New & Noteworthy

Degradation of Mmr1 protein vital for mitochondrial dynamics

April 29, 2022

Regulating mitochondrial dynamics during cell division is crucial for maintaining homeostasis in eukaryotic cells. In budding yeast, proteins such as Myo2p and Mmr1p are essential to transport mitochondria into the growing bud, which post cell division, exists as an independent daughter cell. Improper inheritance and/or distribution of mitochondria can generate reactive oxygen species (ROS) toxicity in daughter cells.

An interesting new study by Obara K et al. in Nature Communications shows that degradation of Mmr1p is crucial in maintaining mitochondrial homeostasis in budding yeast. During cell division, Mmr1p bridges mitochondria and Myo1p and assists in its transportation to the bud via actin cables. Once the transportation is complete, kinases such as Ste20p and Cla4p phosphorylate Mmr1, leading to its recognition and poly-ubiquitination by E3 ligases, Dma1p/Dma2p. The proteasome degrades the poly-ubiquitinated and phosphorylated Mmr1p, and the mitochondria are released from Myo2p and distributed in the bud. Once released, Myo2p translocates to the bud neck.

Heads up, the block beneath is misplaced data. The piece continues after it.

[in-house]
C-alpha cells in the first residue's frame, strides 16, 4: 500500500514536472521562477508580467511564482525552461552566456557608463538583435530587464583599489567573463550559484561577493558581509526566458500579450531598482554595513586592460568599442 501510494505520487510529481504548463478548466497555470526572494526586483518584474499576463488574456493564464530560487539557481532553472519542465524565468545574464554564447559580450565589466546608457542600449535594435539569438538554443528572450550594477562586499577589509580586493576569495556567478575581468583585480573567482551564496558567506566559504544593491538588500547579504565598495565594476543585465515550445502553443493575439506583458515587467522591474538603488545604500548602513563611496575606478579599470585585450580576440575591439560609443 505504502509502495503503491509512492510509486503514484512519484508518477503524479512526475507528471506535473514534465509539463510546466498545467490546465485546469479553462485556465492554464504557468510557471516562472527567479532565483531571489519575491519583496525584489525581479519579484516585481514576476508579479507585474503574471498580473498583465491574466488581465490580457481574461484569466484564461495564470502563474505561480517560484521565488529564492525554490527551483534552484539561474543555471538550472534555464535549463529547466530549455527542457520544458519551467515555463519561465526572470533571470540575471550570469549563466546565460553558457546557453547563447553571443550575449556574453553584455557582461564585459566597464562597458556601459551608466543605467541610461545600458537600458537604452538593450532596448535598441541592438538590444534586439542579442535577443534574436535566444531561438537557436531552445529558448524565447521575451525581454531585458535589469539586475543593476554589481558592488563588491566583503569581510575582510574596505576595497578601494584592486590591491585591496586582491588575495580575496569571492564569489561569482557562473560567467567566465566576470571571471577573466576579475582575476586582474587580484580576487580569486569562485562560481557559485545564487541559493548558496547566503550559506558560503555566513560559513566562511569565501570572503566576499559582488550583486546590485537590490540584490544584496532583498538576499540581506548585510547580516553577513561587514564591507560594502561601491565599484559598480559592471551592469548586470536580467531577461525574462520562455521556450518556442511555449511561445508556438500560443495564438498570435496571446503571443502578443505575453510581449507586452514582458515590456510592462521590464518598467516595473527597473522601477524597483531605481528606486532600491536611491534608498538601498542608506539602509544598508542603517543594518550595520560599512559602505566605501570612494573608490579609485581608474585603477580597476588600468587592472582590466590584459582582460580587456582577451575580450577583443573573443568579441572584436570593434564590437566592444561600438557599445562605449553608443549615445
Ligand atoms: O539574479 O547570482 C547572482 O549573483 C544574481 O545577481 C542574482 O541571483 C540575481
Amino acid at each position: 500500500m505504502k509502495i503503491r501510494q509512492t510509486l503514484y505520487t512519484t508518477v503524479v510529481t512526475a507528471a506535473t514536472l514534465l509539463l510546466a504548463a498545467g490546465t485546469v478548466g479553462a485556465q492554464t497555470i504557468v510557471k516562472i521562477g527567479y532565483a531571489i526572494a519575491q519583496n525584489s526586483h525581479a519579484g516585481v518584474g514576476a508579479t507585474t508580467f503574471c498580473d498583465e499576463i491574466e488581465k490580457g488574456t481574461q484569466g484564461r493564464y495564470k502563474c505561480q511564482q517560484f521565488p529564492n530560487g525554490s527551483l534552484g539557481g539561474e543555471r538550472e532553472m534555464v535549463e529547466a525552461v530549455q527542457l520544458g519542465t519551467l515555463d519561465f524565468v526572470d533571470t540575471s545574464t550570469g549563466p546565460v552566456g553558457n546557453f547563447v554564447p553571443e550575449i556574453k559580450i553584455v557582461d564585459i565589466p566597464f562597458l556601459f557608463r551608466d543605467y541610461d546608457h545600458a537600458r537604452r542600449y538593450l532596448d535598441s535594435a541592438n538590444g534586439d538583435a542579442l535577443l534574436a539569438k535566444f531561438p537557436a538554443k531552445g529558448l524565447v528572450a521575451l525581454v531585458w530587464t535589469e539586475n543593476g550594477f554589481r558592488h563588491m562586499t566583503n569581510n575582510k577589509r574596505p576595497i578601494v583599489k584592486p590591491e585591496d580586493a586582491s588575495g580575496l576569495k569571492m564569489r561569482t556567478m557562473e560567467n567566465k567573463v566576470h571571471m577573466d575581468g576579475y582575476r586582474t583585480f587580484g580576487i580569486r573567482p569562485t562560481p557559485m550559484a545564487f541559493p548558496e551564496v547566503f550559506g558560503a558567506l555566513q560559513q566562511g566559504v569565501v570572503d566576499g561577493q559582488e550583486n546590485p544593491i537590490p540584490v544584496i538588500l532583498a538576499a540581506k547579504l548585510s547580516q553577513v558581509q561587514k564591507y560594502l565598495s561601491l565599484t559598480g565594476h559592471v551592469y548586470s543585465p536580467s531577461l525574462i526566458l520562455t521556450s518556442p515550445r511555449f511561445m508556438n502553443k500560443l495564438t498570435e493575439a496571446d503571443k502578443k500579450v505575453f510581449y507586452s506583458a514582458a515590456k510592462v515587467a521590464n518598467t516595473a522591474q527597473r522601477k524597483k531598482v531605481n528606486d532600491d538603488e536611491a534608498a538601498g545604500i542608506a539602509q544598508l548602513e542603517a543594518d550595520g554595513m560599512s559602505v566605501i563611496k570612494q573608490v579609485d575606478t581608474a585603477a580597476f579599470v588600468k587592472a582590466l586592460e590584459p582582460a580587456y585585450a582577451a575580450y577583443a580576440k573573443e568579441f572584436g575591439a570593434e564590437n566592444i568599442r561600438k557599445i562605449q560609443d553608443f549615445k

From Obara K et al., 2022

The study shows that in the absence of Dma1p/Dma2p, the transported mitochondria are not released from the actin-myosin machinery but in fact, become expanded or deformed and accumulate at the bud tip and then at the bud neck (due to translocation of Myo2p). Double mutants with altered mitochondrial morphology exhibit elevated respiratory activity and increased generation of ROS, rendering cells hypersensitive to oxidative stress

From Obara K et al., 2022

Additionally, the authors show that bud-localized kinases, Ste20p, and Cla4p phosphorylate (most probably) the serine residue at amino acid 414 of Mmr1p and regulate its degradation only after the mitochondria are transported to the growing bud, a crucial step in proper mitochondrial distribution.

Thus, the study highlights the importance of Mmr1p, Dma1p, and Dma2p in maintaining mitochondrial morphology and distribution required to sustain cell homeostasis in yeast cells.

Categories: Research Spotlight

Tags: cell homeostatis, mitochondrial inheritance, cell division, Saccharomyces cerevisiae